We’ve entered an exciting yet cautious new era. The fourth industrial revolution is a time of great wonder, possibility and yes, mistrust. Today’s reality includes fake news and AI-fueled deepfakes, along with devastating security breaches that are too numerous to count. Each of us as business leaders, entrepreneurs, employees and consumers needs to be vigilant.
To be safe in this day of AI and other growing technologies, we need to work together like never before. Employees need to be diligent to protect company assets, and employers need to encourage their workforce to practice smart security measures.
Although the list is ever growing, here are five current security trends that organizations and workforces need to consider.
Table of Contents
Rethink the Username and Password Tradition
Usernames and passwords have seemed like our trusty companions since the dawn of the internet age. But the prevalence of successful phishing schemes proves that the password model is no longer a safe security method (if it ever was truly safe.)
One of its biggest flaws is that users are often negligent with the strength of their passwords. But even when a stronger password is created, it’s often no match for the latest password-cracking technology. Further, the re-using of passwords across different accounts and keeping the same password for long periods of time makes things all the easier for hackers.
A better method is multi-factor authentication, such as Yubico FIDO U2F Security Keys. These keys are similar in appearance to traditional USB flash drives. Rather than storing data, each key contains a unique chip that can’t be duplicated. This means only the user who possesses the U2F key can access an online account that’s associated with that particular key and the user’s particular password.
After the user enters their password to log in to an online account, they next insert their FIDO U2F Security Key into their USB port and press the security key’s button. Pressing the button serves as the secure second-factor for authentication.
Besides reducing data breaches from phishing schemes, FIDO U2F Security Keys also reduce IT support costs.
Leverage Real-Time Security
In the fourth industrial revolution, security dangers are present on a moment-by-moment basis. Business and IT leaders should adopt the mindset that at any given second, someone is trying to breach their company’s systems. Leaders should also understand that there’s no room for legacy IT-management platforms that can’t keep up with the volume of threats.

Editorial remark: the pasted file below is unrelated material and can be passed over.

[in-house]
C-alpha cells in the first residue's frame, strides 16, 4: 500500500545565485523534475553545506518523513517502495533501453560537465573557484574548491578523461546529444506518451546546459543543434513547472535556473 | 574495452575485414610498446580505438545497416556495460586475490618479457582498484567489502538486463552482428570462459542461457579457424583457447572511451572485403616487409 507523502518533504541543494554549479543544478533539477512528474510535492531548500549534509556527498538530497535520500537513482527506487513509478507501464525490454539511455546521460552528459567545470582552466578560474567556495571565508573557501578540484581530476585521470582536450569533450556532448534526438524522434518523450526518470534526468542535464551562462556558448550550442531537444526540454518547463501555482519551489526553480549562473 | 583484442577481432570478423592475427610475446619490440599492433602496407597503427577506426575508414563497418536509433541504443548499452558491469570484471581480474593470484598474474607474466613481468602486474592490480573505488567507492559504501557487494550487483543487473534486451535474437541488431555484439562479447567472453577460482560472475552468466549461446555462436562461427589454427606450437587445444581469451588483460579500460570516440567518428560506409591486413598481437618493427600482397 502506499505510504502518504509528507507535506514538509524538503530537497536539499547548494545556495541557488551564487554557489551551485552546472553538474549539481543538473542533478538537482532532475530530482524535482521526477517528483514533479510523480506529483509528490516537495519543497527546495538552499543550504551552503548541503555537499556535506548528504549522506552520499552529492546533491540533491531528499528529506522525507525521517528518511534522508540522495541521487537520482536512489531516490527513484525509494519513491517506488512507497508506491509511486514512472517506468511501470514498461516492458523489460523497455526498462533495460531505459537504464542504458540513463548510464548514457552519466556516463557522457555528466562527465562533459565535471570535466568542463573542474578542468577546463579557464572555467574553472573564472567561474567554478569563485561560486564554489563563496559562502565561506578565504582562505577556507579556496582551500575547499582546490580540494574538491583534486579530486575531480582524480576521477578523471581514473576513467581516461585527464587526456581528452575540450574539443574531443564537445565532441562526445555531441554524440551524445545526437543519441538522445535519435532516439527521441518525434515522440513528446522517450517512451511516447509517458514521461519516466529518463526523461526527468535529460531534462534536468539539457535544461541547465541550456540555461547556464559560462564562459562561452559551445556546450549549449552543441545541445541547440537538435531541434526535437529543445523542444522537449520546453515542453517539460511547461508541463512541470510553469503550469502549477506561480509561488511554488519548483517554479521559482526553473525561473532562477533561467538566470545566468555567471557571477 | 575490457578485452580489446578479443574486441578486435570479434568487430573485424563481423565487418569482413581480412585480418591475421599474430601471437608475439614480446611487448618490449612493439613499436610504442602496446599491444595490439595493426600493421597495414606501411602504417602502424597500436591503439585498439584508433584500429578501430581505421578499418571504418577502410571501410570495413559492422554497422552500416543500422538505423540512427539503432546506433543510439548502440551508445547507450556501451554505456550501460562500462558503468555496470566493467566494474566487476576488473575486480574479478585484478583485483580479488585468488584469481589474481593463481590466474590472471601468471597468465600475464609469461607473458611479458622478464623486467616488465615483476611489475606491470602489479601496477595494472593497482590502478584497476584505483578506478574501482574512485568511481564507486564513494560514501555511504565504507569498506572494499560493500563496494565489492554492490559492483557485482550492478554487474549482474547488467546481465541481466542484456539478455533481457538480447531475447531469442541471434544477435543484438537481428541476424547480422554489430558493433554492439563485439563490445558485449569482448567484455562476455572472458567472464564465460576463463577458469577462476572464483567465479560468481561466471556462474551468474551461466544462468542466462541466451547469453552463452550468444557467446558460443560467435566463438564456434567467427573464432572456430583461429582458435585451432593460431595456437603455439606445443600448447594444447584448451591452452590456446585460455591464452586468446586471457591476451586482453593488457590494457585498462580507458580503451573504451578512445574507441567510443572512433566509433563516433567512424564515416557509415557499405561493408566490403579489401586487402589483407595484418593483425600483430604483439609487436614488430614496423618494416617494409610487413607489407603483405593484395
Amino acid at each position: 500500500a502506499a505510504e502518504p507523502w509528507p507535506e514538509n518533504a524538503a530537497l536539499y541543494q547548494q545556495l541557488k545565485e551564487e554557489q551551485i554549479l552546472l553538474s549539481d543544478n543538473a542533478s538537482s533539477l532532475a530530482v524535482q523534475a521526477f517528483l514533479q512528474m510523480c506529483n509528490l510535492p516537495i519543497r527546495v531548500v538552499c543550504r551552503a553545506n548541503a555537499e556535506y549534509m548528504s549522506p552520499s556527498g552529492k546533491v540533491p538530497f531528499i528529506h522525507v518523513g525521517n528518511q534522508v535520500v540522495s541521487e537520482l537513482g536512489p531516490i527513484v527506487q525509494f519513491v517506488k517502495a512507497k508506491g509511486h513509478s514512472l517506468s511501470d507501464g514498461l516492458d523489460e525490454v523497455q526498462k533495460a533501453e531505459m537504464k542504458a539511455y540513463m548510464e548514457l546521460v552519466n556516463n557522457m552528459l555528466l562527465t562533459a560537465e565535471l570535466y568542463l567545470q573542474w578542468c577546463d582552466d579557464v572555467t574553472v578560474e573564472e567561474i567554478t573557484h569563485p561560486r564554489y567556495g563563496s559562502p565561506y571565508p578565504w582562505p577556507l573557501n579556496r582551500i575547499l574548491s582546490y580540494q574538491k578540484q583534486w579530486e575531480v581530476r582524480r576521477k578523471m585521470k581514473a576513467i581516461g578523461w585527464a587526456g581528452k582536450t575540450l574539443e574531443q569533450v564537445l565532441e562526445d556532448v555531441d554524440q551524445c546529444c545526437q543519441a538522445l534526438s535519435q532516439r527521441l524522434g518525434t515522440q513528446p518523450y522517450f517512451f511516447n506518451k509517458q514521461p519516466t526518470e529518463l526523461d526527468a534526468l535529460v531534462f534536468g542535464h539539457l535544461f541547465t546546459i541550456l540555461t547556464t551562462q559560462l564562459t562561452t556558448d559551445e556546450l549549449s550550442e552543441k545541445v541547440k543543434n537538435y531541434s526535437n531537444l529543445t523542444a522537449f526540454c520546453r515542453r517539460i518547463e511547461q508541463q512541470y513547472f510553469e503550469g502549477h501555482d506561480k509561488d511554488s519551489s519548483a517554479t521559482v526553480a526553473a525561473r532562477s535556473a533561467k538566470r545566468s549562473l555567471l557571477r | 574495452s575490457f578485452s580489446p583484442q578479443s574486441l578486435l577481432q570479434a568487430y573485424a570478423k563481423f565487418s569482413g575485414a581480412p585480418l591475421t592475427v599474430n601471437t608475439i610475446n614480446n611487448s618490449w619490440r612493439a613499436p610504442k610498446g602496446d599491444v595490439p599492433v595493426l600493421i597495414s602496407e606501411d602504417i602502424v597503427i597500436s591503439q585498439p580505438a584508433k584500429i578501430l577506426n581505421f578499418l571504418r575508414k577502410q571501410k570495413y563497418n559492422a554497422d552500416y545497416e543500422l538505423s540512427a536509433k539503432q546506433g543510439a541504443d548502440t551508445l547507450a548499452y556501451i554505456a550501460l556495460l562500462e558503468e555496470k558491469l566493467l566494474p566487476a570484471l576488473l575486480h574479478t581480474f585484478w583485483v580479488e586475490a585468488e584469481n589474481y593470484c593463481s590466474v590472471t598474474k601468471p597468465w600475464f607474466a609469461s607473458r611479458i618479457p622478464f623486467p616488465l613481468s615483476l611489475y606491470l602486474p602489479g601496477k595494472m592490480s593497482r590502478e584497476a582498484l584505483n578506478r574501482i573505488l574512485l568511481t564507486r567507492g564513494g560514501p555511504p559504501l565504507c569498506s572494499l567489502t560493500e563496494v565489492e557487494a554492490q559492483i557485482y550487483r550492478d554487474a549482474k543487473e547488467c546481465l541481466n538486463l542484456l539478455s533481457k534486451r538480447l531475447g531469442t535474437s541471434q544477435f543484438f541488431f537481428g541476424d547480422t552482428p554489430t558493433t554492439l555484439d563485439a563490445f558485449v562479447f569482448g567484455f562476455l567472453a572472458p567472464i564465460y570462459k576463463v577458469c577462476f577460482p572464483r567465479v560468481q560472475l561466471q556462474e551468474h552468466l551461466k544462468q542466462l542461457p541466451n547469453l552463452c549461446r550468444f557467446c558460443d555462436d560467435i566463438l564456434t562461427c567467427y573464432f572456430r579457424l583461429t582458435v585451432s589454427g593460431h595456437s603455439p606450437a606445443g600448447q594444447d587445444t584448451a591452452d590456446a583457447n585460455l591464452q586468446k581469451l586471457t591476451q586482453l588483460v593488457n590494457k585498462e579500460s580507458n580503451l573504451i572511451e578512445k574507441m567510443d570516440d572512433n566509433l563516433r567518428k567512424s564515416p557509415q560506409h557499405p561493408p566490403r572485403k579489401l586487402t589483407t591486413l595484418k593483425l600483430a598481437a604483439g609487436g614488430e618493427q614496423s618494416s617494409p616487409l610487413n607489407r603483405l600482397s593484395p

One major shortcoming of outdated IT-management platforms is their inability to capture relevant, timely data. Many systems still collect data on a scan frequency, meaning data is hours, days or even a week old the minute it’s collected. When data is this far out of date, hackers have a green light to come and go as they please.
As technology is getting faster, smarter and cheaper, hackers are becoming greedier and more resolved. But it’s not only technological advancements that are driving the rise of daily cyber-attacks. New regulations, such as the GDPR, are inadvertently creating incentives for cybercriminals to breach security systems, steal customer data and use that data to extort the companies they victimize.
The bottom line is that security dangers are everywhere, and they don’t ease up. No organization should operate without real-time security that can detect and stop breaches the moment they’re attempted. Cloud Management Suite is an example of a trusted platform that offers real-time security and manages the entire IT environment from the cloud.
Be Proactive About Preventing Man-In-The-Middle Attacks
While there are many forms of the man-in-the-middle (MITM) attack, the concept is the same: The hacker stands in the middle of two parties, reads the sender’s communications, then altars the information before the recipient receives it. The hacker could even delete the communication altogether so the recipient never receives it.
A particularly devastating example of a MITM attack is the case of a hacker gaining access to a financial institution’s emails. When the bad actor stands between the bank and its customers, the hacker can monitor the communications. They can also spoof the institution’s email address, send altered email messages to the recipients, and convince recipients to divulge financial information directly to the hacker rather than the bank.